Skip to content

Willy Hutton is a one, isn’t he?

The risk of a crash or collision suddenly becomes very real. It is not good enough to have a backup system that cannot be operated for fear it might become corrupted by the same virus that has hit the frontline operating system. Safe flying demands that the backup system is discrete and capable of taking over the full load of flight information instantly.

If you hand over the information then you’re sending the same virus through, aren’t you? And if you have a duplicate system that you’ve fed, in parallel, with the same information in real time then it’s got the virus too, right?

19 thoughts on “Willy Hutton is a one, isn’t he?”

  1. The idiot with enthusiastic tone
    Who praises every century but this,
    and ever Country but his own.

    It wasn’t a virus, it was an anomaly. If the NATS system shut down, then the safety measures worked to prevent the whole system being corrupted, and the fault unseen leading to calamity.

    The ATC back up system is pencil and paper – as it was before computers. The only secure backup system for an electronic one, is a manual system. No planes crashed, air traffic still moved, albeit more slowly.

    There is no such thing as perfect.

  2. So the great stakeholder is now an expert on how to design distributed real time systems? The incredible extent of middle class hubris never ceases to amaze me.

  3. Martin is right, it’s a great example of the hubris of the useless class. Most of them have never had a real job and have no record of success in anything except social climbing, yet they presume to tell the rest of us how everything should be done.

  4. The gold standard in resilient systems is to have your backup system be different from the primary. I.e. running different software or a different architecture (ARM vs. Intel say).
    Then a virus that takes down the primary may not affect the backup.
    But that is really expensive to duplicate for such a rare occurrence. Mostly it is just a copy of the primary as that copes with common problems like power failure or flooding etc.

  5. It’s not a virus. It’s about duff data. And software should handle it but clearly it caused some sort of crash. Happens.

    And the backup won’t work because I presume the data is being replicated to it. Backups aren’t about data but hardware or Comms failures.

    And really NATS have had one failure in a decade. That’s a pretty robust system. A fuckwit like Willie who couldn’t run a tiny business training company and has no idea how good that is. Crumbling my arse.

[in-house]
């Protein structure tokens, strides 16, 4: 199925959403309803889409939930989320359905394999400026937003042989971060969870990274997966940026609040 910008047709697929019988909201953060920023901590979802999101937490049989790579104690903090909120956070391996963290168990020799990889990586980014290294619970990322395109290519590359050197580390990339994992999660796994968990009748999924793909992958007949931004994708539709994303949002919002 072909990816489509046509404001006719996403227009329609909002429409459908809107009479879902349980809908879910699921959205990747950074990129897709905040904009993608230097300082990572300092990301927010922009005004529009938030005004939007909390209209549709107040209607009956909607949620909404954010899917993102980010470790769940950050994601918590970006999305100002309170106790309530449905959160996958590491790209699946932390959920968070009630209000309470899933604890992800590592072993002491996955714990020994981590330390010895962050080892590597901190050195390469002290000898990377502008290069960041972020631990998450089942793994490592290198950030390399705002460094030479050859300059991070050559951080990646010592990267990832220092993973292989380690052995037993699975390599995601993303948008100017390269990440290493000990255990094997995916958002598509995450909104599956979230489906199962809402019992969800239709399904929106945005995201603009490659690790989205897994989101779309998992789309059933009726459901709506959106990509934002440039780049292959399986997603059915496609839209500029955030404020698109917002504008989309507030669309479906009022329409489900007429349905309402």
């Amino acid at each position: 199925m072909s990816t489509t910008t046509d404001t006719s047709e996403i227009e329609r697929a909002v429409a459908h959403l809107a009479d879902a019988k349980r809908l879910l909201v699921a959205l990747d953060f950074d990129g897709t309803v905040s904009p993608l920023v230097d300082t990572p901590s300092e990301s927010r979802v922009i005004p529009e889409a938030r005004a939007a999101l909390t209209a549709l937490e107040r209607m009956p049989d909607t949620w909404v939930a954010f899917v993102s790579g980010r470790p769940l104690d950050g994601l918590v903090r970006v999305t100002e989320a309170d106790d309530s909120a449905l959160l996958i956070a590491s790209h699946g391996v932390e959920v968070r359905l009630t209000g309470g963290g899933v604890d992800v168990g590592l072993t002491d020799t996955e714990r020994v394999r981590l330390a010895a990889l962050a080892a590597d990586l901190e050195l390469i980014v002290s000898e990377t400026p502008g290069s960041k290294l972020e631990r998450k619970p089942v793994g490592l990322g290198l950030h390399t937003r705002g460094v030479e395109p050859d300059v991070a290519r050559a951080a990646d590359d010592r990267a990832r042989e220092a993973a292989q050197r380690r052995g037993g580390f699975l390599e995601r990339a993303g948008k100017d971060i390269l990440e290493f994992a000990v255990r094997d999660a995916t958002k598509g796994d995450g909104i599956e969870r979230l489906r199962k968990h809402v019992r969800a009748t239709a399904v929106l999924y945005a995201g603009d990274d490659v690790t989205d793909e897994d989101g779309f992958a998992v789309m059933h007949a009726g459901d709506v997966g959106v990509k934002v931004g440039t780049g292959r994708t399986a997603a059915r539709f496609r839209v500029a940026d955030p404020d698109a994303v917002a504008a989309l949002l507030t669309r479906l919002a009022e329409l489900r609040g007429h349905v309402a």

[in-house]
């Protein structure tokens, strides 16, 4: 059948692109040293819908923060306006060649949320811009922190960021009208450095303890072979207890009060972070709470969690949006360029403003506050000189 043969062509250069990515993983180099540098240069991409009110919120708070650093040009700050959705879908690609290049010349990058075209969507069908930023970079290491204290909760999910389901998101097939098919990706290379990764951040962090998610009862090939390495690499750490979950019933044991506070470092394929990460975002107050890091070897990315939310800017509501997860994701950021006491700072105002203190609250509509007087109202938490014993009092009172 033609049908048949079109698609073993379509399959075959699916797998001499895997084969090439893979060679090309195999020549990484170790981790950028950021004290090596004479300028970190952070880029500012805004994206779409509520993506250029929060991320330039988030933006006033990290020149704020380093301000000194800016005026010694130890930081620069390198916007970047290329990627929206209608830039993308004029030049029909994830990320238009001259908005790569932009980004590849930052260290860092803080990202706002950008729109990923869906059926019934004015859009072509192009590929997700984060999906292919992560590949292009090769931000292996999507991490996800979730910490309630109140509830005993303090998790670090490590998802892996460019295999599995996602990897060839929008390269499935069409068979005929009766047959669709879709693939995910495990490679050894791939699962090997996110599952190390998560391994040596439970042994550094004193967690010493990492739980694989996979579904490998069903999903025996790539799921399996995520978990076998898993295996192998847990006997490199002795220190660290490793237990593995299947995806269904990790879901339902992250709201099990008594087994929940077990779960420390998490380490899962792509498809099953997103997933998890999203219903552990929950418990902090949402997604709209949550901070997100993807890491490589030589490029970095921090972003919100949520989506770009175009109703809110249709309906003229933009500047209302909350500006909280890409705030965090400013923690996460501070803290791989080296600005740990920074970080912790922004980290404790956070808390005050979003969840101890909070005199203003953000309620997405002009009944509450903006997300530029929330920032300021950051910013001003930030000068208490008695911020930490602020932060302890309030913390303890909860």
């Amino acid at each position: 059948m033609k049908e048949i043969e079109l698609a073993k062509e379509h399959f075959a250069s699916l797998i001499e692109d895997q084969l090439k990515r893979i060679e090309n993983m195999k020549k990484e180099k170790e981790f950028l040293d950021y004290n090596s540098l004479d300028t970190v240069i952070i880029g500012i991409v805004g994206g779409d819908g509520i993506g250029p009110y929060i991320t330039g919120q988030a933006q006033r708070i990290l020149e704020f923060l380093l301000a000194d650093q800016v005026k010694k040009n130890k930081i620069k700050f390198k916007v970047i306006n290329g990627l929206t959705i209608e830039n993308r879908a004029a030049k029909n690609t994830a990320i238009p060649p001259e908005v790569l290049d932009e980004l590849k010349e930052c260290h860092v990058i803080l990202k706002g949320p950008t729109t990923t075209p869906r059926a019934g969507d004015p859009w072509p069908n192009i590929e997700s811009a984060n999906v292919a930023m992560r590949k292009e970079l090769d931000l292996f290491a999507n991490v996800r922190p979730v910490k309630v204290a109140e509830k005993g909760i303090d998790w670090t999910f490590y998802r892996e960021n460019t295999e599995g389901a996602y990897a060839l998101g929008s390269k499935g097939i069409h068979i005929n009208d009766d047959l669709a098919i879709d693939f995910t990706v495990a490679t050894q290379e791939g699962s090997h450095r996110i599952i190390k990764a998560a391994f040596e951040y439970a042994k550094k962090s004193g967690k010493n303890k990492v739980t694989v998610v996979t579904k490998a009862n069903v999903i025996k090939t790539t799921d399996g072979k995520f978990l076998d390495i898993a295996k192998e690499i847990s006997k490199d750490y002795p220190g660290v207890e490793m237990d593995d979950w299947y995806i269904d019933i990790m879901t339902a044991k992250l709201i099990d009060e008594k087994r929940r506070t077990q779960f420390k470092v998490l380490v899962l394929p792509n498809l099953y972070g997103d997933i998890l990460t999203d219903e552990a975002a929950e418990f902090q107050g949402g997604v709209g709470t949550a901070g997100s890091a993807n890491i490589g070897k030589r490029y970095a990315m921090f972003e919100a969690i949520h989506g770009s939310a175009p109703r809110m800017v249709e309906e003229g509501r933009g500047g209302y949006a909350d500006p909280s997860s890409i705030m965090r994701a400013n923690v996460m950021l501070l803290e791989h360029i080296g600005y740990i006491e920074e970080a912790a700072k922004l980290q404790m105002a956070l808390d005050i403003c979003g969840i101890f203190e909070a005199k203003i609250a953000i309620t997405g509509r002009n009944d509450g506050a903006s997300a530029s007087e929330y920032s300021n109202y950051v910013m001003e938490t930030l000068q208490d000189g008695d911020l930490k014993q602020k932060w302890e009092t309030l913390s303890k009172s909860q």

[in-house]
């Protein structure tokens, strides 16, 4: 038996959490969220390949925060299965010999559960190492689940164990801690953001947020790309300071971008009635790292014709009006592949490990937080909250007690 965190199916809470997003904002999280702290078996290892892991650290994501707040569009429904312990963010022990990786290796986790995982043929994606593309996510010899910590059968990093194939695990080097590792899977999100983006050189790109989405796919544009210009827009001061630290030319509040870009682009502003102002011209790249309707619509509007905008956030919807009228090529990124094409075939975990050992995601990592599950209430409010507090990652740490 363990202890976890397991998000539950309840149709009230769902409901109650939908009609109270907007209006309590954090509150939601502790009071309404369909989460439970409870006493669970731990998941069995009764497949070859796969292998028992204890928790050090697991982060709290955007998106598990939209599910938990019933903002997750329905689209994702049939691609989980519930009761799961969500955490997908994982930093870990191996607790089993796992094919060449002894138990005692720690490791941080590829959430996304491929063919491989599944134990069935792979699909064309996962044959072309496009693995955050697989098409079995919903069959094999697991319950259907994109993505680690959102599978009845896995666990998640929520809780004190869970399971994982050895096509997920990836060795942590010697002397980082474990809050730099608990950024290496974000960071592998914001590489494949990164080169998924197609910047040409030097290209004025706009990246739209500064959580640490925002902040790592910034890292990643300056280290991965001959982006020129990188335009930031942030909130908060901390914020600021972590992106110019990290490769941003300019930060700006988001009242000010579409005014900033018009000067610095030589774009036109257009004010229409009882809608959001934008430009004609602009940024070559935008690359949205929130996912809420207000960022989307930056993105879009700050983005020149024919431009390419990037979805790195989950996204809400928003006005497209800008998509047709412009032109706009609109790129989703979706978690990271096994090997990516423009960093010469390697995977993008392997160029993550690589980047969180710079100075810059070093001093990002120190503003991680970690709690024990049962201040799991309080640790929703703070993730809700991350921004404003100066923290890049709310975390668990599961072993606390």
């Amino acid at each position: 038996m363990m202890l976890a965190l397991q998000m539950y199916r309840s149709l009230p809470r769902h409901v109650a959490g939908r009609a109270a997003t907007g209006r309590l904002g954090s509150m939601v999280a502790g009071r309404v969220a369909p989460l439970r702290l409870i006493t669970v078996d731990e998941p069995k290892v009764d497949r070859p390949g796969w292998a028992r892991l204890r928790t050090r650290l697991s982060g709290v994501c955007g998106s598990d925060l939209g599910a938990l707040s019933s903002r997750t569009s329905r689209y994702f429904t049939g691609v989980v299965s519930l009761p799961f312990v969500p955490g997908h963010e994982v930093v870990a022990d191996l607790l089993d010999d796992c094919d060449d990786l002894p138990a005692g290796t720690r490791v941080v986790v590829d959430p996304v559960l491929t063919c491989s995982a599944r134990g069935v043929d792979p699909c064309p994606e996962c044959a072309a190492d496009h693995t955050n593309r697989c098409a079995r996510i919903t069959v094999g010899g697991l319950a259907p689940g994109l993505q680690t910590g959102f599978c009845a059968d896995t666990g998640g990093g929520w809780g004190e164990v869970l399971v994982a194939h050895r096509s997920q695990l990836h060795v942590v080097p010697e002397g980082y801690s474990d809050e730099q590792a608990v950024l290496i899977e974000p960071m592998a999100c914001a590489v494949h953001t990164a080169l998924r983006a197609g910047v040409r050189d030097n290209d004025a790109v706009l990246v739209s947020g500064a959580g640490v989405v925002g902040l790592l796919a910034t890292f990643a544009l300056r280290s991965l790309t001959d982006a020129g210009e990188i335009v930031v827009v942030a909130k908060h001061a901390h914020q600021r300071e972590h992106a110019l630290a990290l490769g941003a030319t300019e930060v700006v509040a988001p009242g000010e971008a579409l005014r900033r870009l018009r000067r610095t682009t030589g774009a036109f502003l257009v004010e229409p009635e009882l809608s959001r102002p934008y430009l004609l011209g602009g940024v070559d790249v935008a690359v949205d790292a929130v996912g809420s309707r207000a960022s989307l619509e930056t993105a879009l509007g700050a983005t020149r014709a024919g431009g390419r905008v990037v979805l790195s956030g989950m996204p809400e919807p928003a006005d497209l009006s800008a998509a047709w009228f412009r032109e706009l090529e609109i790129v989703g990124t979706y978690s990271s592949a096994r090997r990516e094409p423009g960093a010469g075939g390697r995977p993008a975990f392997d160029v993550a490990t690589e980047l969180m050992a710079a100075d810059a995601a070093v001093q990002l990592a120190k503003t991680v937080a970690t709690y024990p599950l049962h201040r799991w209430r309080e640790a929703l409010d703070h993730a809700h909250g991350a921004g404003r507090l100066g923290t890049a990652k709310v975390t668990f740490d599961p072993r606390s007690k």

6. During my time in the communications industry our ‘internal’ customers demanded failproof backup systems. I would ask them if they had backup plans in place to cover building fires or gas leaks. There was no answer. It’s always easy to criticise someone else when you know nothing about the technicalities of their jobs.

  7. Reminds me of people thinking they had backup connections to fail over to and didn’t realise that the first external infrastructure point they got to was the same so all they did was move the point of failure from inside the building to outside the building

  8. As for crumbling schools, this was a known problem in the 90s when Blair was spunking money on various nonsense. Could have sorted the concrete problem instead of the Olympics, NPfIT, HS1.

  9. Liberal on input, conservative on output.
    Maybe that’s past its use-by date.
    Conservative on input, conservative on output.

    Ah, but screams of BIGOTS!!! Everything must be liberal! And ENFORCED as liberal!

  10. @Tim Worstall – “The gold standard here was to switch from computer to pen and paper. It worked…..”

    It clearly didn’t. There was major disruption to flights.

    And there was no suggestion of a virus being involved – that’s just a journalist’s wild imaginings.

    It’s possible to have a system whereby there are three independent implementations and a voting system to decide on the correct result, but that is extremely expensive. Since the implementations must be done by totally different teams, that means you must pay for at least the cheapest, second cheapest, and third cheapest alternative bids. And there’s no guarantee that the flaw that eventually surfaces is in an implementation and not in the specification.

    It is foolish to attempt to avoid all failure – just keep it down to a reasonable level.

  11. It clearly didn’t. There was major disruption to flights.

    That’s how the (manual, backup) system is designed to work. If we have to fall back to manual every 10 years or so, that may well be a sensible trade-off, rather than build extremely expensive solutions to take availability from 99.97% to 99.99%.